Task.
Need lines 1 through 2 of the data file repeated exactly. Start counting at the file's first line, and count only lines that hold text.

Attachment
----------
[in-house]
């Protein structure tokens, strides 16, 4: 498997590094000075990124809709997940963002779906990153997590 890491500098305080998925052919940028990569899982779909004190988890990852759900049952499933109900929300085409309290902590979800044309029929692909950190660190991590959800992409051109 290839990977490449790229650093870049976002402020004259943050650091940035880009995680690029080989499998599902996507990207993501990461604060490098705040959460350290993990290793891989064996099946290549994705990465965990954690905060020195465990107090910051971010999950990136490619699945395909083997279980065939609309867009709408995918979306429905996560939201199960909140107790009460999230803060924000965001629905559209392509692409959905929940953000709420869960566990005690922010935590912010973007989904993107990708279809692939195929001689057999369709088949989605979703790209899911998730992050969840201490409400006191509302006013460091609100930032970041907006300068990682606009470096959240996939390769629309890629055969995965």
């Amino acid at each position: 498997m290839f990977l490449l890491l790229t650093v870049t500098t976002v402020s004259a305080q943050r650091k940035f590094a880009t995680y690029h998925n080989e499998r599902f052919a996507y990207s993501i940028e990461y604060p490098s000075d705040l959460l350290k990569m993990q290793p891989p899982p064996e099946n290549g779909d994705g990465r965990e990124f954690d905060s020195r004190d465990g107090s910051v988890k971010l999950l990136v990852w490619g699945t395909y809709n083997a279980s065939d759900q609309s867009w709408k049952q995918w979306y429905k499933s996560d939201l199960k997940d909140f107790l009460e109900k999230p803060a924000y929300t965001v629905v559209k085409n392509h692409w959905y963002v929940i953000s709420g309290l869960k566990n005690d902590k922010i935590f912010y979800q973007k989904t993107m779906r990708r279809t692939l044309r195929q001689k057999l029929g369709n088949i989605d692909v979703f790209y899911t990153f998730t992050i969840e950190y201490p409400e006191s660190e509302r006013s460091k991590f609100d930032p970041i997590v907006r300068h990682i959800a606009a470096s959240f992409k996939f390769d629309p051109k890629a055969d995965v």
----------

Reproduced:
[in-house]
């Protein structure tokens, strides 16, 4: 498997590094000075990124809709997940963002779906990153997590 890491500098305080998925052919940028990569899982779909004190988890990852759900049952499933109900929300085409309290902590979800044309029929692909950190660190991590959800992409051109 290839990977490449790229650093870049976002402020004259943050650091940035880009995680690029080989499998599902996507990207993501990461604060490098705040959460350290993990290793891989064996099946290549994705990465965990954690905060020195465990107090910051971010999950990136490619699945395909083997279980065939609309867009709408995918979306429905996560939201199960909140107790009460999230803060924000965001629905559209392509692409959905929940953000709420869960566990005690922010935590912010973007989904993107990708279809692939195929001689057999369709088949989605979703790209899911998730992050969840201490409400006191509302006013460091609100930032970041907006300068990682606009470096959240996939390769629309890629055969995965």